It explains in plain and simple language what could occur if this were to happen, like for instance that there would be galloping inflation which would in turn lead to a supply crisis, and so on.

And to make you believe once again what he says, he tells you about the disaster that took place in the former Yugoslavia when it suffered a huge hyperinflation before it disintegrated and the Balkan war broke out.

This letter is a masterful example of how to open up gaps in long copy to keep the reader’s attention, but also of how to back up your arguments with concrete examples and by being specific.

The solution he sells at the end after many pages of opening gaps and closing only a few is an annual subscription to his financial reports.

For example, he talks about an asset that rich people invest in when they know there’s going to be a big crisis and that it’s one of the safest investments.

But he doesn’t say what this asset exactly is, he will explain what is it and how to invest in it in one of his reports that you will receive for free when you sign up for an annual subscription.

This hook transcends the sales letter as it isn’t resolved immediately and will further push the reader to make the purchase.

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How to create hooks in your copy

The hooks that work best are the ones that become the last piece of the puzzle.

That is, you give all the details about a situation, problem or solution except one that ties all loose ends.

When you’ve decided how you’re going to pitch your copy and what details, facts or stories you’re going to tell, take all the pieces and pull out one that you aren’t going to reveal until later.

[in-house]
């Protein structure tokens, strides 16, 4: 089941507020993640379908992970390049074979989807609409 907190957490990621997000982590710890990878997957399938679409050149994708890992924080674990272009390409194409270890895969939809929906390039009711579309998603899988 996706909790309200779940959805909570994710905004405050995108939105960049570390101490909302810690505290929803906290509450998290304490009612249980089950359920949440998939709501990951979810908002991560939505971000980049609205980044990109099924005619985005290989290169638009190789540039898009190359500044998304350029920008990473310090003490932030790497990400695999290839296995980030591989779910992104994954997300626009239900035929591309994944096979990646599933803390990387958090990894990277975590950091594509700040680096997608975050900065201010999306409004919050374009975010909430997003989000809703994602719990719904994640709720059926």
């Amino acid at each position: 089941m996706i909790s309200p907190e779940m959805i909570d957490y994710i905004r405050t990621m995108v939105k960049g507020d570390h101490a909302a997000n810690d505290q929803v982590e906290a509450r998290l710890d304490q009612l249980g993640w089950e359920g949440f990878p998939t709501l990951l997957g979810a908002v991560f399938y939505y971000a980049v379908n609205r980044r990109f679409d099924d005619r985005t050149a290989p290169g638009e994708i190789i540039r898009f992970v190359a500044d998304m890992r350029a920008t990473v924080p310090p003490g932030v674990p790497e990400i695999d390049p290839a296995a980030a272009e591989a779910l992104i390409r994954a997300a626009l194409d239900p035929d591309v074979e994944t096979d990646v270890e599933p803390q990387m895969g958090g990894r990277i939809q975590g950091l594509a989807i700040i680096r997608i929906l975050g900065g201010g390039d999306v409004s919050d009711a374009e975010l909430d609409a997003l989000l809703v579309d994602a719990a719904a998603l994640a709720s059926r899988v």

For example, you’ve decided to tell the story of how you became a life coach and what method you use to help people find meaning in their lives.

You can create a hook like this:

“Something happened in my life that made me rethink everything. It made me reflect on what I was spending my time on and why I wasn’t happy. It was a totally unexpected and seemingly insignificant incident that turned my life upside down.

But let’s come back to that later. Now I want to tell you about Sara and how I helped her out of a very difficult time in her life, which gave her the strength she needed to go from having a job she hated to being a huge success with a handmade fabrics business.”

Now people will want to know what is this incident that happened in your life and they won’t stop reading until they find out.

You’ve also opened up another gap which is how you helped Sara to progress in her life.

Freelance Copywriter
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Before creating the script for your webinar, article or product page, decide what the different elements will be: this is my big idea, this is how I’m going to express it, and this is the hook that will make people stay until the end.

If you decide on these three elements from the beginning, it will be easier to create your piece of copy and not lose sight of the hook and the main idea.

Sobre Elena de Francisco

Siento un placer inmensurable aplastando textos zombis que no dan resultados y transformándolos en textos llenos de vida que provocan muchas ventas.

About Elena de Francisco

I find real pleasure in crushing zombie copy that doesn’t provoke any emotion and turning it into vivid words that convert prospects into smiley paying customers.